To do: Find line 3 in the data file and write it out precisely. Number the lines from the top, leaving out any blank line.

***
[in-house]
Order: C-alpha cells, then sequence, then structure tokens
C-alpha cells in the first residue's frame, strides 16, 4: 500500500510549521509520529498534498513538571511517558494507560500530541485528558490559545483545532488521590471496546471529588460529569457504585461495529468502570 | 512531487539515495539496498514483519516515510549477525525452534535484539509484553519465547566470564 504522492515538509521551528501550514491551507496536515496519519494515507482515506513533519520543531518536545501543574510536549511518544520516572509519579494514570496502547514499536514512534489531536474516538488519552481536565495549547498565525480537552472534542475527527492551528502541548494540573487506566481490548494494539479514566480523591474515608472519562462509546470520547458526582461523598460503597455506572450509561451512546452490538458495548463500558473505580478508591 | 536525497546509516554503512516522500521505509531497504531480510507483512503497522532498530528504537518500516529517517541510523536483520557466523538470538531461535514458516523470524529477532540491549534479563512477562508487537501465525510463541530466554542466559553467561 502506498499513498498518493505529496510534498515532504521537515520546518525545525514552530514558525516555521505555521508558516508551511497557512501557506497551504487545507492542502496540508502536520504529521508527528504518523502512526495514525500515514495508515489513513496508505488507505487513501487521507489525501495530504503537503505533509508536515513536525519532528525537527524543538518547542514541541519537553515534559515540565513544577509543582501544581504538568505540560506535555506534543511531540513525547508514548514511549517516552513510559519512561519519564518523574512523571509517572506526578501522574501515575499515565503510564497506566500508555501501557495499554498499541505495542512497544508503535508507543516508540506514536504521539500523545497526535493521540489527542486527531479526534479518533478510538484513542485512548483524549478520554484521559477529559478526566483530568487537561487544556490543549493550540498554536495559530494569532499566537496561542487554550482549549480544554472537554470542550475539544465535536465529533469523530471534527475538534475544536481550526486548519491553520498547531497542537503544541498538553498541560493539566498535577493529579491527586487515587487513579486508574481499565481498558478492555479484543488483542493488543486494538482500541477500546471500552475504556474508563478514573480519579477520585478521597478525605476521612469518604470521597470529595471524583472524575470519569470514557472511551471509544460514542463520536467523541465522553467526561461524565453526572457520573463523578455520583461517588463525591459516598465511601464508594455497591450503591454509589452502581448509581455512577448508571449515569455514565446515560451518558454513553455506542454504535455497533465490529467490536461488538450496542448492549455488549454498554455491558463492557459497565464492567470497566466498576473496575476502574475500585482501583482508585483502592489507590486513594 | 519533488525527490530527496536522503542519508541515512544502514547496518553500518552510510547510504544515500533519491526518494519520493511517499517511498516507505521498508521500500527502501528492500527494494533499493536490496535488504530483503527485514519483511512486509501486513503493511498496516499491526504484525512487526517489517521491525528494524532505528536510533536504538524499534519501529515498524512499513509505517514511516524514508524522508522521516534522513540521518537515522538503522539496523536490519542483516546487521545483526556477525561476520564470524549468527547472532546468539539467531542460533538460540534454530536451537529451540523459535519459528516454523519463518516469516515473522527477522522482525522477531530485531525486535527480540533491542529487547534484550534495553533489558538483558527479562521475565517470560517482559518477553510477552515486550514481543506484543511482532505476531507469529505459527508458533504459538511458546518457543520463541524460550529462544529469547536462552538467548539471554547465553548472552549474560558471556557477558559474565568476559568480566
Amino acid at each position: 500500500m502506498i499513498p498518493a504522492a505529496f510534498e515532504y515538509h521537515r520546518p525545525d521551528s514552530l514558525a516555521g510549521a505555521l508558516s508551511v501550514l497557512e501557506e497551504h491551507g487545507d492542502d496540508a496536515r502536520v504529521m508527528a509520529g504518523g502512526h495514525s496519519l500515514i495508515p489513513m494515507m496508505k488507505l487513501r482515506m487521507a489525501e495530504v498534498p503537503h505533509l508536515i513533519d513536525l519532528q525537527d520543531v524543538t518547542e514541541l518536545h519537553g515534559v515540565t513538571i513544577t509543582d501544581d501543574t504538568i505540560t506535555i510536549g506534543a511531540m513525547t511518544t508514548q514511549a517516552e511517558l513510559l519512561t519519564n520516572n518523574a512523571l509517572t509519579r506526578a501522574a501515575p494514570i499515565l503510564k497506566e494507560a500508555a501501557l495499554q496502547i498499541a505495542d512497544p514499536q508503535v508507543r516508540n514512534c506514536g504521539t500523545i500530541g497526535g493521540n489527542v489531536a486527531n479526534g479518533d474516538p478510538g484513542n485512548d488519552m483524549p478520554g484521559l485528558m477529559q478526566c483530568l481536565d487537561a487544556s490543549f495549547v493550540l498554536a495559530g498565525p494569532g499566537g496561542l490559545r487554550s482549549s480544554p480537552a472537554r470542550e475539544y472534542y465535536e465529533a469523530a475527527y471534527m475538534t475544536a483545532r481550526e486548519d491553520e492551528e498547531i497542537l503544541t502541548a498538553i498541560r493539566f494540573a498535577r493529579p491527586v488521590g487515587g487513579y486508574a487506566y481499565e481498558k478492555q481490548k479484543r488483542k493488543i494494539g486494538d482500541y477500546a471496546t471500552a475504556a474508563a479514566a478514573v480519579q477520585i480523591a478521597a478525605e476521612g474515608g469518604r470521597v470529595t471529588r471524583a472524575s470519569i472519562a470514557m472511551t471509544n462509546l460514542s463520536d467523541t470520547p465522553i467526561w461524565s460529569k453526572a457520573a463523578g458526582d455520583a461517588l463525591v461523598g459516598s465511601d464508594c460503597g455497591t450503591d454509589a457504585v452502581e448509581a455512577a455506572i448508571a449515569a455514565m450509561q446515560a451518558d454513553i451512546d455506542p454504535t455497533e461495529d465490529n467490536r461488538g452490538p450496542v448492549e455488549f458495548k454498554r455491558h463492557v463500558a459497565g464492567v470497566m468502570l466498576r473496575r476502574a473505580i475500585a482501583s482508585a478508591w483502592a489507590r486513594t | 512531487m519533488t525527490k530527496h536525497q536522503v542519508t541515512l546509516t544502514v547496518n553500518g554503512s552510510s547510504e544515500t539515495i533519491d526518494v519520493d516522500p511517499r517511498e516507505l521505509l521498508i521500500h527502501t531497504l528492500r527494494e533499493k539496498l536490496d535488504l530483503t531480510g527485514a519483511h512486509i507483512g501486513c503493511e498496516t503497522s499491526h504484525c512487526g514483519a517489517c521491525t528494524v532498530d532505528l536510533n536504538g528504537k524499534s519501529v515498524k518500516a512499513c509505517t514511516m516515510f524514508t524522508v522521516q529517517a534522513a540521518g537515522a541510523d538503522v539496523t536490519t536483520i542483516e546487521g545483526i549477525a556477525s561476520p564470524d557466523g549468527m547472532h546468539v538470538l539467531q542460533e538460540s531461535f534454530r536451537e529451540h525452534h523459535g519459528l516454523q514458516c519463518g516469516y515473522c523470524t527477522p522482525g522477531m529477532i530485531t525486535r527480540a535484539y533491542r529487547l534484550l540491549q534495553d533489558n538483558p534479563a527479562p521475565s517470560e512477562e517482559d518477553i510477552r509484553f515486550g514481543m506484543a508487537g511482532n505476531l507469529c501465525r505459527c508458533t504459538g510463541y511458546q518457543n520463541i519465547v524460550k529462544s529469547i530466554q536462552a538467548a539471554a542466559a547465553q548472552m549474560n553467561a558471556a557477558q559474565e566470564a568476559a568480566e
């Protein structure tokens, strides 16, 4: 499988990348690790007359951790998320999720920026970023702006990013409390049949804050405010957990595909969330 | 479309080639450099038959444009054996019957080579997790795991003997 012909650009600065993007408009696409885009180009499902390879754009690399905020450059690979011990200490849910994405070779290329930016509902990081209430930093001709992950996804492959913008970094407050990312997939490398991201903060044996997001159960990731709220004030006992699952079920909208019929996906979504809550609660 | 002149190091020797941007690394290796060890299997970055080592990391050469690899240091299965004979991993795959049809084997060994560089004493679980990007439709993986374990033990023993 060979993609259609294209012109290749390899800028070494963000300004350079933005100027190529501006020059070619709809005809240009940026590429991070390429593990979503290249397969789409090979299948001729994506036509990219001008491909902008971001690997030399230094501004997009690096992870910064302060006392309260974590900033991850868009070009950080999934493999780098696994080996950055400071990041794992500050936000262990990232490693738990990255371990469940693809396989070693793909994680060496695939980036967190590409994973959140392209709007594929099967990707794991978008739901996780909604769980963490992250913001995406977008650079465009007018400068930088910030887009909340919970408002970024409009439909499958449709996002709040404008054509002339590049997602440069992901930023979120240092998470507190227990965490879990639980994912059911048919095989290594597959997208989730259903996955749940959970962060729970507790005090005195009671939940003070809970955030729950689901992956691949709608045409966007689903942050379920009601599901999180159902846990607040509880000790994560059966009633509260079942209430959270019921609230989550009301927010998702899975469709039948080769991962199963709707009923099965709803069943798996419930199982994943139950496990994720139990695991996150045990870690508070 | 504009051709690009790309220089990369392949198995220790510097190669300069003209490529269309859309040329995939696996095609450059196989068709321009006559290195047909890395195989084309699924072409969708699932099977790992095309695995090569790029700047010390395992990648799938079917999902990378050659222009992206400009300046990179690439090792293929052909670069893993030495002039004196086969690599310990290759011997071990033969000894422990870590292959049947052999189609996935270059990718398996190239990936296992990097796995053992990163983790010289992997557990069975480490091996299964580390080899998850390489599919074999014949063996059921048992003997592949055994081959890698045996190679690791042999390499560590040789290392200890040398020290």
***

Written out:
C-alpha cells in the first residue's frame, strides 16, 4: 500500500510549521509520529498534498513538571511517558494507560500530541485528558490559545483545532488521590471496546471529588460529569457504585461495529468502570 | 512531487539515495539496498514483519516515510549477525525452534535484539509484553519465547566470564 504522492515538509521551528501550514491551507496536515496519519494515507482515506513533519520543531518536545501543574510536549511518544520516572509519579494514570496502547514499536514512534489531536474516538488519552481536565495549547498565525480537552472534542475527527492551528502541548494540573487506566481490548494494539479514566480523591474515608472519562462509546470520547458526582461523598460503597455506572450509561451512546452490538458495548463500558473505580478508591 | 536525497546509516554503512516522500521505509531497504531480510507483512503497522532498530528504537518500516529517517541510523536483520557466523538470538531461535514458516523470524529477532540491549534479563512477562508487537501465525510463541530466554542466559553467561 502506498499513498498518493505529496510534498515532504521537515520546518525545525514552530514558525516555521505555521508558516508551511497557512501557506497551504487545507492542502496540508502536520504529521508527528504518523502512526495514525500515514495508515489513513496508505488507505487513501487521507489525501495530504503537503505533509508536515513536525519532528525537527524543538518547542514541541519537553515534559515540565513544577509543582501544581504538568505540560506535555506534543511531540513525547508514548514511549517516552513510559519512561519519564518523574512523571509517572506526578501522574501515575499515565503510564497506566500508555501501557495499554498499541505495542512497544508503535508507543516508540506514536504521539500523545497526535493521540489527542486527531479526534479518533478510538484513542485512548483524549478520554484521559477529559478526566483530568487537561487544556490543549493550540498554536495559530494569532499566537496561542487554550482549549480544554472537554470542550475539544465535536465529533469523530471534527475538534475544536481550526486548519491553520498547531497542537503544541498538553498541560493539566498535577493529579491527586487515587487513579486508574481499565481498558478492555479484543488483542493488543486494538482500541477500546471500552475504556474508563478514573480519579477520585478521597478525605476521612469518604470521597470529595471524583472524575470519569470514557472511551471509544460514542463520536467523541465522553467526561461524565453526572457520573463523578455520583461517588463525591459516598465511601464508594455497591450503591454509589452502581448509581455512577448508571449515569455514565446515560451518558454513553455506542454504535455497533465490529467490536461488538450496542448492549455488549454498554455491558463492557459497565464492567470497566466498576473496575476502574475500585482501583482508585483502592489507590486513594 | 519533488525527490530527496536522503542519508541515512544502514547496518553500518552510510547510504544515500533519491526518494519520493511517499517511498516507505521498508521500500527502501528492500527494494533499493536490496535488504530483503527485514519483511512486509501486513503493511498496516499491526504484525512487526517489517521491525528494524532505528536510533536504538524499534519501529515498524512499513509505517514511516524514508524522508522521516534522513540521518537515522538503522539496523536490519542483516546487521545483526556477525561476520564470524549468527547472532546468539539467531542460533538460540534454530536451537529451540523459535519459528516454523519463518516469516515473522527477522522482525522477531530485531525486535527480540533491542529487547534484550534495553533489558538483558527479562521475565517470560517482559518477553510477552515486550514481543506484543511482532505476531507469529505459527508458533504459538511458546518457543520463541524460550529462544529469547536462552538467548539471554547465553548472552549474560558471556557477558559474565568476559568480566